Build it and they will come. That was the overwhelming message emanating from the first FTTH Council Africa conference in Cape Town this week. Speaker after speaker made the case — often cogently — for why any capacity that gets built will be used, even if consumers aren’t able to articulate why they might need broadband connections that are hundreds or even thousands of times faster than what they have today.
It’s all about fibre optics, replacing the legacy copper-based fixed-line network still prevalent in South Africa today with glass and photonics and offering speeds of up to 1Gbit/s or faster. That’s fast enough to download a compressed movie in less than five seconds!
The problem is, building fibre access networks is expensive. That’s the reason that, until now, private capital has flowed instead into building metropolitan and national long-haul infrastructure, providing an alternative to the often exorbitant rents charged by Telkom for access to its 143 000km of national fibre. Soon, though, the focus will turn to the “last mile” into homes and businesses.
Work on national infrastructure is ongoing, as is investment in fibre networks in the cities. Get ready for pavements across South Africa’s urban areas to be dug up again as the mobile operators build fibre links to their base stations as they get ready to offer fourth-generation (4G) mobile broadband services.
4G networks will go some way in improving broadband speeds for consumers in the years ahead, but a key takeaway message from this week’s FTTH Council Africa conference was that wireless technology will not be sufficient to cater for the bandwidth-intensive applications of the future, many of which are yet to be invented. It’s easy to imagine a future, for example, where people routinely fling user-generated high-definition video to each other using peer-to-peer Internet connections.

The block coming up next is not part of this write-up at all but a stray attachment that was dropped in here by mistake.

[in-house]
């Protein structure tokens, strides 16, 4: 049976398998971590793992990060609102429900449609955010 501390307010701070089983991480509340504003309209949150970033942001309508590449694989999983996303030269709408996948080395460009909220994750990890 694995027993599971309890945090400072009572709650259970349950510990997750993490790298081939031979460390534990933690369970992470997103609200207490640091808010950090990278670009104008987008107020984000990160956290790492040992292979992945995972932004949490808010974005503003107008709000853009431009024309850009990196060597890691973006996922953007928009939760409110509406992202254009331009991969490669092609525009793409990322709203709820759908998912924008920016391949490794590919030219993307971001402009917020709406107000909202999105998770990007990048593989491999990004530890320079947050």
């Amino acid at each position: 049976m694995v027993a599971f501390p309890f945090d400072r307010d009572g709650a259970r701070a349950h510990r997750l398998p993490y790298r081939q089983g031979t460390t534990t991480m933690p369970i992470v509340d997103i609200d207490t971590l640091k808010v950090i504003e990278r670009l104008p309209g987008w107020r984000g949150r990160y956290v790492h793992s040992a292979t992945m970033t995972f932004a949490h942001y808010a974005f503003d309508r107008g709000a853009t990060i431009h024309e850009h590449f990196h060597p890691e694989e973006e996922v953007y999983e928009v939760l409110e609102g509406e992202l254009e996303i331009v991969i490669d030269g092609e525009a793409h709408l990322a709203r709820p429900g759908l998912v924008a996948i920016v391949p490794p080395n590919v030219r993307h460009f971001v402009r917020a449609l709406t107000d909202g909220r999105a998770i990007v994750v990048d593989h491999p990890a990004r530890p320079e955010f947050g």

The other important message from the conference was that the private sector is itching to build these networks but companies urgently need structures in all spheres of government that don’t impede infrastructure roll-out. Today, it can take months to get the necessary approvals to lay fibre through a suburb or even to cross a bridge. And the rules change between municipalities and between provinces. There is little by way of consistency, making planning difficult.
Convergence Partners chairman Andile Ngcaba was spot on when he told the conference on Monday that the role of government in the broadband ecosystem had to be defined carefully and that state-led initiatives in the broadband space must not be allowed to crowd out investments by the private sector.
Ngcaba, who served as director-general of the department of communications between 1994 and 2003, warned that government must be careful not to compete with private-sector players in ways that result in them finding their investments in infrastructure in trouble.
His remarks came a week after department of communications chief director Norman Munzhelele outlined government’s plans to increase broadband penetration in the country, which, among other things, will see more muscular intervention in the sector by the state. Given the ineffectiveness of state-owned enterprises, I doubt this intervention will ever amount to much.
The real irony, of course, is that the private sector has stepped up to the plate already. Private capital wants to build the next-generation fibre networks that South Africa so desperately needs. But bureaucracy is impeding them. All they want is an efficient bureaucracy, light-touch regulations and certainty that the state won’t threaten their investments. Is that really asking too much?